The Bank of England raised interest rates for the second time in three months on Thursday, putting the United Kingdom far ahead of the rest of Europe and the U.S. in moving to tame surging inflation that is squeezing consumers and businesses.
The bank’s monetary policy committee boosted its key rate 0.5% from 0.25%. It also said it would stop reinvesting the proceeds from maturing securities in the 875 billion pounds ($1.19 trillion) of U.K. government bonds it has purchased to bolster the economy since the global financial crisis more than 10 years ago.
In the U.K., consumer prices rose 5.4% in the year through December, the highest inflation rate in almost 30 years. The squeeze is only going to get worse with household energy prices jumping by more than 50% in April and income taxes set to rise by 1.5% the same month.
The bank's decision comes a week after the U.S. Federal Reserve said it would end its own asset purchases in March and was likely to raise interest rates for the first time in more than three years. Monetary policymakers around the world are trying to contain inflation fueled by rising energy prices and supply shortages as the global economy recovers from the COVID-19 pandemic.
In contrast, the European Central Bank doesn't plan to raise rates until 2023 despite record inflation, blaming it on temporary factors. But it has decided the economic recovery is strong enough for it to start carefully dialing back some of its stimulus efforts over the next year. It also meets Thursday.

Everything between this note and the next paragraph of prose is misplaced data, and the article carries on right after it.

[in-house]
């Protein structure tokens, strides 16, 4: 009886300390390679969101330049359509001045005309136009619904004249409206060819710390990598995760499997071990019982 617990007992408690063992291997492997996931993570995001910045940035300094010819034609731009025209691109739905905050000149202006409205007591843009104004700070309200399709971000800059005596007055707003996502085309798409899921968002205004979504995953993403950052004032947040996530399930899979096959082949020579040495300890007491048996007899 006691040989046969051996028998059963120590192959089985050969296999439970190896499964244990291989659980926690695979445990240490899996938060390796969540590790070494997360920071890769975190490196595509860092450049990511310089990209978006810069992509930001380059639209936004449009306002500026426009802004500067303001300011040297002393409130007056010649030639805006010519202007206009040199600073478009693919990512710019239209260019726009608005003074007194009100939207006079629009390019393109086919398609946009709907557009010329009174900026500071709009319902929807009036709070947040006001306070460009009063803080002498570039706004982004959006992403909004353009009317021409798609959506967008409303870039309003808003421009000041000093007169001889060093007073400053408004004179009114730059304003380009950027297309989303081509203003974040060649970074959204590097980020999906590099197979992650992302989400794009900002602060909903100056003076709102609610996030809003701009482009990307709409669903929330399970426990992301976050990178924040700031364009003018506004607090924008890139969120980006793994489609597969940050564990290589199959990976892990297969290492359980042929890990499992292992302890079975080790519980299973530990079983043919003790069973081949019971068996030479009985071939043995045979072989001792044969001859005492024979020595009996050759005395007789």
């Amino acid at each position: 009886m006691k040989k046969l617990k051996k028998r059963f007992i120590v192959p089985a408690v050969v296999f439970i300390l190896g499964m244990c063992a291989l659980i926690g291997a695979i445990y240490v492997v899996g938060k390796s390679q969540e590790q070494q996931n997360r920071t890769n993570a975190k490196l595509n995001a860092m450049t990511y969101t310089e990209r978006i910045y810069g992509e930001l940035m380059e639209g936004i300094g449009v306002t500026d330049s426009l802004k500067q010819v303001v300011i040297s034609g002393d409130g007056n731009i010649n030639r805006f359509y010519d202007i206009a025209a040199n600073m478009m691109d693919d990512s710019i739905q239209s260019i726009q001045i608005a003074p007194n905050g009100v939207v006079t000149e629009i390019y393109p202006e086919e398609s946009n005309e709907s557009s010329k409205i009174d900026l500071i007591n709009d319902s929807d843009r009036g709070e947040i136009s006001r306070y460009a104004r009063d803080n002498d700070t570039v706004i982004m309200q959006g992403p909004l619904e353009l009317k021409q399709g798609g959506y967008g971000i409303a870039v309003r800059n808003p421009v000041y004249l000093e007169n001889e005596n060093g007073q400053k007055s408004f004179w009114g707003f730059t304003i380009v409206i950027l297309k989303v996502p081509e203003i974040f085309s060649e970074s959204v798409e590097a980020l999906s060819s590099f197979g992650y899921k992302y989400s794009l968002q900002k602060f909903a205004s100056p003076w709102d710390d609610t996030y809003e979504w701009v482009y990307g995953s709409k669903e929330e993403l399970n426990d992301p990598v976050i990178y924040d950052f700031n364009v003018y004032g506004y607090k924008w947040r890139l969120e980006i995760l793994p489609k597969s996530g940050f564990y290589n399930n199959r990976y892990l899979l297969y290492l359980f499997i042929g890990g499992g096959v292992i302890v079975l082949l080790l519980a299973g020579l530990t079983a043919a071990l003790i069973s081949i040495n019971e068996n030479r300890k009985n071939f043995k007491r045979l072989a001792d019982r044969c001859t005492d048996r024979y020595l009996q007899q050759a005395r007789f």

Investors expect the Bank of England to raise its key rate three times this year, pushing the rate to 1% by August.
The bank adjusts interest rates as it tries to keep the inflation rate below 2% while also promoting economic growth.
Higher interest rates increase how much borrowers pay on everything from home mortgages to credit card purchases, reducing spending and slowing price increases. Lower rates tend to encourage spending and increase economic growth.
The Bank of England began buying U.K. government bonds and corporate bonds held by financial institutions in 2009 to pump money into the economy during the global financial crisis. Policymakers were forced to turn to asset purchases after they had slashed interest rates to 0.5%, limiting their ability to use interest rates to stimulate economic growth.
With rates remaining near record lows, the bank continued to buy bonds during the shocks caused by Britain’s departure from the European Union and the pandemic. It is now the single biggest holder of U.K. government debt, owning 875 billion pounds of government bonds, known as gilts.
Last August, the bank said it would begin reducing its bond holdings once the key interest rate reached 0.5%, “if appropriate given the economic circumstances.”
The bank said it would reduce the holdings gradually, initially by not reinvesting the money it gets from maturing bonds. Sales of the assets wouldn’t begin until rates reached 1%, the bank said.
That strategy contrasts with the Federal Reserve, which is likely to take a more staggered approach, ING economists Antoine Bouvet and James Smith said in a note to investors.
“Despite this bolder start, the early phases of the BoE’s balance sheet reduction... look manageable," they wrote. “Initially, it will simply amount to a large, predictable, and recurrent buyer not turning up to buy gilts."